Jean-Francois Massé/Université de Sherbrooke
For a while there, Anthony Vandal must have wondered just why he invited a large group of friends and family – about thirty of them, he figures – to his CFL Draft party at a friend’s restaurant in Sherbrooke, Quebec.
As the night was proceeding, name after name after name hit the board. But not Vandal’s.
Scratch that, actually. The way the last man selected in the 2023 CFL Draft talked about his loved ones, you get the distinct impression the night would have been a beautiful thing no matter what, with the native of Sorel-Tracy, QC being surrounded by people he holds dear.
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“I bought supper for everybody,” says the 25-year-old graduate of the Sherbrooke Vert et Or, admitting the bill came in at a gulp-worthy 700 dollars.
“It’s a small amount when you think of all the time and the energy that those people have put in to support me, and all those years,” he says.
“So it’s just a way for me to thank them. It’s only money.”
The big offensive lineman was expecting to hear his name called somewhere in the middle rounds. He had no illusions about going higher, and admits he wasn’t paying so much attention to the proceedings as the first two televised rounds were playing out. Vandal was feeling good, he was feeling grateful and he was certain to see his name appear sometime soon, right? So he casually chatted with his guests as Commissioner Randy Ambrosie appeared on screen to announce the names of those drafted early.
As the night wore on and the picks came in, Vandal’s name was not being seen on the draft tracker. If he was feeling glum about it, he hid it well, he thinks. Besides, he just kept hoping to see his name pop up next. Like one of the historical figures he admires – Winston Churchill – Vandal persevered, even in the darkest hour.
“When I saw I was not going in those picks at that time,” Vandal says of the fourth, the fifth, the sixth rounds, “I was questioning a little bit. Stress came.”
Then… boom. With the 72nd and final pick of the draft, the Toronto Argonauts capped a good night with loved ones with some great news.
“Everybody exploded,” says the amiable Vandal of the moment his selection became official, the excitement of the previous night lifting his voice.
“It was a nice moment with everybody close to me,” he continues. “When it happened I was real happy that they were there to celebrate with me.”
When you’re a highly-touted prospect, one who sees his name in the top 10 or even the top 20 as the draft approaches, the position in which you are selected might matter a great deal. To a guy who is less-heralded, it matters not so much. For Vandal, just getting a ticket to keep proving himself is the big deal, even if he just barely made it onto the CFL Draft radar screen.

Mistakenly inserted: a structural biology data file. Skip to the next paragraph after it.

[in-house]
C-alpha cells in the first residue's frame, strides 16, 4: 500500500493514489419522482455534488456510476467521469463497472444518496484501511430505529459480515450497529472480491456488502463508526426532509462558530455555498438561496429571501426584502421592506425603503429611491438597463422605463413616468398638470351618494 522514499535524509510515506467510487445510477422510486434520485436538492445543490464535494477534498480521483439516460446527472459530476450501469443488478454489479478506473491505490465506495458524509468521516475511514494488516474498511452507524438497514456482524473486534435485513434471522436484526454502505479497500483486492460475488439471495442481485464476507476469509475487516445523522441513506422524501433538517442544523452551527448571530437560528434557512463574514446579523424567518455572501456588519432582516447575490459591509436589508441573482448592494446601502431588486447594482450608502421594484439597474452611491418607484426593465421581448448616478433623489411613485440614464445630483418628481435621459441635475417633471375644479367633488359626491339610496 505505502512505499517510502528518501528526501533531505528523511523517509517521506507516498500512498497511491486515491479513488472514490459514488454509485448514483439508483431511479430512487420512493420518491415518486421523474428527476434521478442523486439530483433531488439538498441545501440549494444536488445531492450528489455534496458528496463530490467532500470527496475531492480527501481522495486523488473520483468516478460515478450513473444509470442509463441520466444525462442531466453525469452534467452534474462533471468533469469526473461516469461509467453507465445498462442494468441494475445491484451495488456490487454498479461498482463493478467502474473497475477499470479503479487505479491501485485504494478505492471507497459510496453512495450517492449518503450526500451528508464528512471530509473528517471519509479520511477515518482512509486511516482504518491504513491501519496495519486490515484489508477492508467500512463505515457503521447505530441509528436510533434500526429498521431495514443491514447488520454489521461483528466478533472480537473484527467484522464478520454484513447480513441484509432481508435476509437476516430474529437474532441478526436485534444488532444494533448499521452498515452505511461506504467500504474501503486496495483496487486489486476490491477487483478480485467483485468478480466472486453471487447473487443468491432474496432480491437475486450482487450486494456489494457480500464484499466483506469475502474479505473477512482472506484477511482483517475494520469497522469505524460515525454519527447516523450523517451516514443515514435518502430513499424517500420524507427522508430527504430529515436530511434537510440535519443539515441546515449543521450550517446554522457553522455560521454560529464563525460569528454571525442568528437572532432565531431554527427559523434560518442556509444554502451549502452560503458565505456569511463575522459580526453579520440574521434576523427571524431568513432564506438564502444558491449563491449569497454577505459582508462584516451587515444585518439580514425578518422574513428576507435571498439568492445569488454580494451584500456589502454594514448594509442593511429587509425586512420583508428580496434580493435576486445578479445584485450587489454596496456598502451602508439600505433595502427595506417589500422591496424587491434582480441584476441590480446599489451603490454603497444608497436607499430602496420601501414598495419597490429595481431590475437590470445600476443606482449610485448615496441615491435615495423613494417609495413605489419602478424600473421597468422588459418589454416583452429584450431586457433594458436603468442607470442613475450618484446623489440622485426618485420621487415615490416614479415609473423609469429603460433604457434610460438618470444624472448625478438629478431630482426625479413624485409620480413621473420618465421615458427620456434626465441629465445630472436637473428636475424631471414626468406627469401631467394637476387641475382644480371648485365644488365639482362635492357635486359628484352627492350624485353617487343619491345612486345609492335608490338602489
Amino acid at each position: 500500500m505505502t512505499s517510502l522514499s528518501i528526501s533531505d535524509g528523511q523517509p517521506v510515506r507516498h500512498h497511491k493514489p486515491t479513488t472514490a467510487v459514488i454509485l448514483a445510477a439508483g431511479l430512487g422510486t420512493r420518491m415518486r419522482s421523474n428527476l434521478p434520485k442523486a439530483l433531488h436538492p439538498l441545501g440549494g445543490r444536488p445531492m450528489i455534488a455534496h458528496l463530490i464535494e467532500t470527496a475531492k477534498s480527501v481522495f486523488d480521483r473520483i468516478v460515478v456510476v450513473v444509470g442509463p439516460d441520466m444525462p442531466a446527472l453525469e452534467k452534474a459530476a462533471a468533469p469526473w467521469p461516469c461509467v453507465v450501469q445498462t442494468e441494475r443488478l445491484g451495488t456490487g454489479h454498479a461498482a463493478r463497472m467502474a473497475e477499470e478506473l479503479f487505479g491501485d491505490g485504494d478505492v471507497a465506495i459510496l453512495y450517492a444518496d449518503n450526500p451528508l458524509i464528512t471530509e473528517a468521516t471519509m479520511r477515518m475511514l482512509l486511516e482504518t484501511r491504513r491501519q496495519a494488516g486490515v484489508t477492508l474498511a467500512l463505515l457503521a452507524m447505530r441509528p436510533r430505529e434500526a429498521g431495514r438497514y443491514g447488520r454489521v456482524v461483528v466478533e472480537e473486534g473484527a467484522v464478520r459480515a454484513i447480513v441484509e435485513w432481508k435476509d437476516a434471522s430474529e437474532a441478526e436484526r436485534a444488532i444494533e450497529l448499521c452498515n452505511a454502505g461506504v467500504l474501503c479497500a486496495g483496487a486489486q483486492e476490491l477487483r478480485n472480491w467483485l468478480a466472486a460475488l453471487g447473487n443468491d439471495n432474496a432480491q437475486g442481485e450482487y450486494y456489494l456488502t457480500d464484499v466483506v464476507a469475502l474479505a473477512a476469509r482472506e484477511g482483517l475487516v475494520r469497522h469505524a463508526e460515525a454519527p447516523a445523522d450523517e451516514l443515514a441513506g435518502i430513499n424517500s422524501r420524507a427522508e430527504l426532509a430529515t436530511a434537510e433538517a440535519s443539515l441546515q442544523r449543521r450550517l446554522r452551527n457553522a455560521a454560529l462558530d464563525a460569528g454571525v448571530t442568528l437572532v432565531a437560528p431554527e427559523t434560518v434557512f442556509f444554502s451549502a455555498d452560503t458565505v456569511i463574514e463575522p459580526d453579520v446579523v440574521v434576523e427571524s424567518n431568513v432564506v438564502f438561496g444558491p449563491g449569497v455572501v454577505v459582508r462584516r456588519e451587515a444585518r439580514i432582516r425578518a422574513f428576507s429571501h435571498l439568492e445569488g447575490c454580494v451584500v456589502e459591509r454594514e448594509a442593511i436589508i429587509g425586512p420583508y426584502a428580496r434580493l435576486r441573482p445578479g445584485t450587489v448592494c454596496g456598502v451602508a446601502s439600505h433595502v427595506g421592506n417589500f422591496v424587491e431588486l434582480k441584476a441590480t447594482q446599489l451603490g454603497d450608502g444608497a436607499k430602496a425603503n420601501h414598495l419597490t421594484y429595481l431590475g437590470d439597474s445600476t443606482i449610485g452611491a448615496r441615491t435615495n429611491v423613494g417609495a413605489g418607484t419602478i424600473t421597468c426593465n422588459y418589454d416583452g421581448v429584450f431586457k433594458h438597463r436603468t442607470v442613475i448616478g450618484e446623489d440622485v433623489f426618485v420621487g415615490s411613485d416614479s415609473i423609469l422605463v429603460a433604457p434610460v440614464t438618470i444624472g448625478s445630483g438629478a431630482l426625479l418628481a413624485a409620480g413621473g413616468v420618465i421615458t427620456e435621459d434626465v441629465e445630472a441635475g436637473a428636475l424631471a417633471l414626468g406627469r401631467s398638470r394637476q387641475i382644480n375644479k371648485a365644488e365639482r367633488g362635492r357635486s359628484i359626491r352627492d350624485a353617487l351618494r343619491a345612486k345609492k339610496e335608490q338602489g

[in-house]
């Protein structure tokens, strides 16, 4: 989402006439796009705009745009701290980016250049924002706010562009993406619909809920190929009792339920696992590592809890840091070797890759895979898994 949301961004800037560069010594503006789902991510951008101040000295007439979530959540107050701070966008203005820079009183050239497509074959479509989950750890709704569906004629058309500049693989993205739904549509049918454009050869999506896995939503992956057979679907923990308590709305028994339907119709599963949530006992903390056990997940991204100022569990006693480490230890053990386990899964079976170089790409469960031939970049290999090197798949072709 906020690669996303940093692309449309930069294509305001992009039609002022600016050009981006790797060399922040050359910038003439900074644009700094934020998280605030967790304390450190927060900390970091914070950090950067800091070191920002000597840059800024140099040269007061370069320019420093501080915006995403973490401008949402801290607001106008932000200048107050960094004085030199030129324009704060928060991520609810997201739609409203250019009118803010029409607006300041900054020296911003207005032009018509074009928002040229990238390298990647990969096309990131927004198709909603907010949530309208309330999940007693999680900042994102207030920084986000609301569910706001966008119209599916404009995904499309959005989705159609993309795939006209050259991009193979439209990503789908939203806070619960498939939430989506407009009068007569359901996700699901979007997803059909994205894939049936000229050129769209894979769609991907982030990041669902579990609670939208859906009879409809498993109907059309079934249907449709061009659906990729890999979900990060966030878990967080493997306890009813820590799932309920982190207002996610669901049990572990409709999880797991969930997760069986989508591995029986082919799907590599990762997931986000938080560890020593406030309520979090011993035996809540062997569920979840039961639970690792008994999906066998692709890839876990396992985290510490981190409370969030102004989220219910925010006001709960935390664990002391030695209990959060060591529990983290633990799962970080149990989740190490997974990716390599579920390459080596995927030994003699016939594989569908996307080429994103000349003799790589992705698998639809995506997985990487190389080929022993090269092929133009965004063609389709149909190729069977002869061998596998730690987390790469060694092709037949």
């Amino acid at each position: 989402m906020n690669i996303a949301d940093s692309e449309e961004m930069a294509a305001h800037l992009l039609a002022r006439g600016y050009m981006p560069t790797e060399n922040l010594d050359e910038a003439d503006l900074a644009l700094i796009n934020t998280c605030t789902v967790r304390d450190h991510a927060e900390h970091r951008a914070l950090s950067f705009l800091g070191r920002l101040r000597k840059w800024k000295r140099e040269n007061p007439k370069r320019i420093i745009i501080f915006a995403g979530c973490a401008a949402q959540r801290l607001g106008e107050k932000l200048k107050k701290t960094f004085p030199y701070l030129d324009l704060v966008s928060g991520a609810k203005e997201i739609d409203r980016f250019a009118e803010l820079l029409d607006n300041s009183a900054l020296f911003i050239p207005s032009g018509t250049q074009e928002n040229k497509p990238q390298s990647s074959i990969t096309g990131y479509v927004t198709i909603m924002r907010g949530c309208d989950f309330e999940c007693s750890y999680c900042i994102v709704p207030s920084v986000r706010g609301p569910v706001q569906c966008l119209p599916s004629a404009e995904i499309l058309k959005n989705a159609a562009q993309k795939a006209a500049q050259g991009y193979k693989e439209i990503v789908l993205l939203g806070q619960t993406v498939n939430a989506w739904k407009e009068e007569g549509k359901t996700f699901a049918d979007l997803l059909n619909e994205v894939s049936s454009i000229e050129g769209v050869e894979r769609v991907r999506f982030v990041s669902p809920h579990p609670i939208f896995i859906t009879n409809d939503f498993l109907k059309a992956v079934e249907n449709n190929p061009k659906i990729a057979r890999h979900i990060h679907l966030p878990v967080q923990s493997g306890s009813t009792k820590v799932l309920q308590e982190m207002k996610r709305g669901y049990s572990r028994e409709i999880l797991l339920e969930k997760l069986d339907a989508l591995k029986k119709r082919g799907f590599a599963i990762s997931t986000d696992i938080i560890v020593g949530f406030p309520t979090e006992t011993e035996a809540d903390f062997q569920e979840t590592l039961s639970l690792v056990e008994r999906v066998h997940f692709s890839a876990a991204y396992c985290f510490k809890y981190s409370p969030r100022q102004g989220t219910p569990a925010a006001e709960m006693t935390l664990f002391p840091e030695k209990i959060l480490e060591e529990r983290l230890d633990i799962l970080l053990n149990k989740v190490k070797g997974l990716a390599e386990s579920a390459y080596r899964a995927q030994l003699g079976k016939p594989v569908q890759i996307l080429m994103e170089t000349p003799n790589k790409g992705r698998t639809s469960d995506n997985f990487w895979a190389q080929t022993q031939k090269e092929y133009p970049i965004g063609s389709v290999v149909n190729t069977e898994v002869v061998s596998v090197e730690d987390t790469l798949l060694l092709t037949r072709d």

“I got picked,” says the man who is currently working on his Master’s thesis in Intervention and Organizational Change. “That’s the only thing I wanted. I wanted to get drafted to have an opportunity to play professional football and right now that’s where I’m at.”
“Everything in the up and coming weeks, I can control,” he says, knowing that if where he was picked was not up to him, the rest is. “I can control how I perform on the football field. I got my chance to play. I’m gonna show the Argos that they made the right choice.”
At six-foot-three and 290 pounds, Vandal has been steadily improving as an offensive linemen ever since he picked up the game as a teenager. While with the University of Sherbrooke, he was named an RESQ all-star three times. Last season, he rose to be named a second-team all-star for the entirety of U SPORTS, a heady national honour.
While working to improve his game – a number of CFL watchers think he’ll need to move from tackle to guard at the pro level – Vandal will continue to keep a couple of role models in mind when he hits the field with Toronto’s rookies in a week’s time.
“For me it was always football and school,” says Vandal of why he admires Laurent Duvernay-Tardif, the former McGill lineman who went on to win a Super Bowl with the Kansas City Chiefs before pausing his football career and putting his medical degree to work on the front lines during Covid.
“Two important things for me,” continues Vandal. “Laurent did the same thing. He never gave up school. He was a really good player on the football field. So he’s a good person to follow and learn from.”
Montreal Alouette guard Kristian Matte is another player that Vandal looks up to. “He’s always there, always the same effort,” says Vandal. “I saw myself in his game,” he says of watching Matte play during his own formative football years.
“He’s a great leader as well,” Vandal adds.
Which brings us to Churchill, the legendary historical figure whom Vandal says he’d love to to sit down to dinner with, marvelling at Churchill’s tenacity and at his ability to inspire. “How did he manage to keep people motivated and manage all that pressure?”
“I really like his toughness, his resilience,” Vandal says of Great Britain’s wartime bulldog of a leader, who once famously uttered “we shall never surrender.”
“Never give up,” says Vandal in agreement, and you know he’s referring to the days and weeks, perhaps years ahead in what he hopes will be a long CFL career.
The last man drafted might also have been talking about the night before, when expectations were being tested while he treated his loved ones to dinner, whatever the cost may be.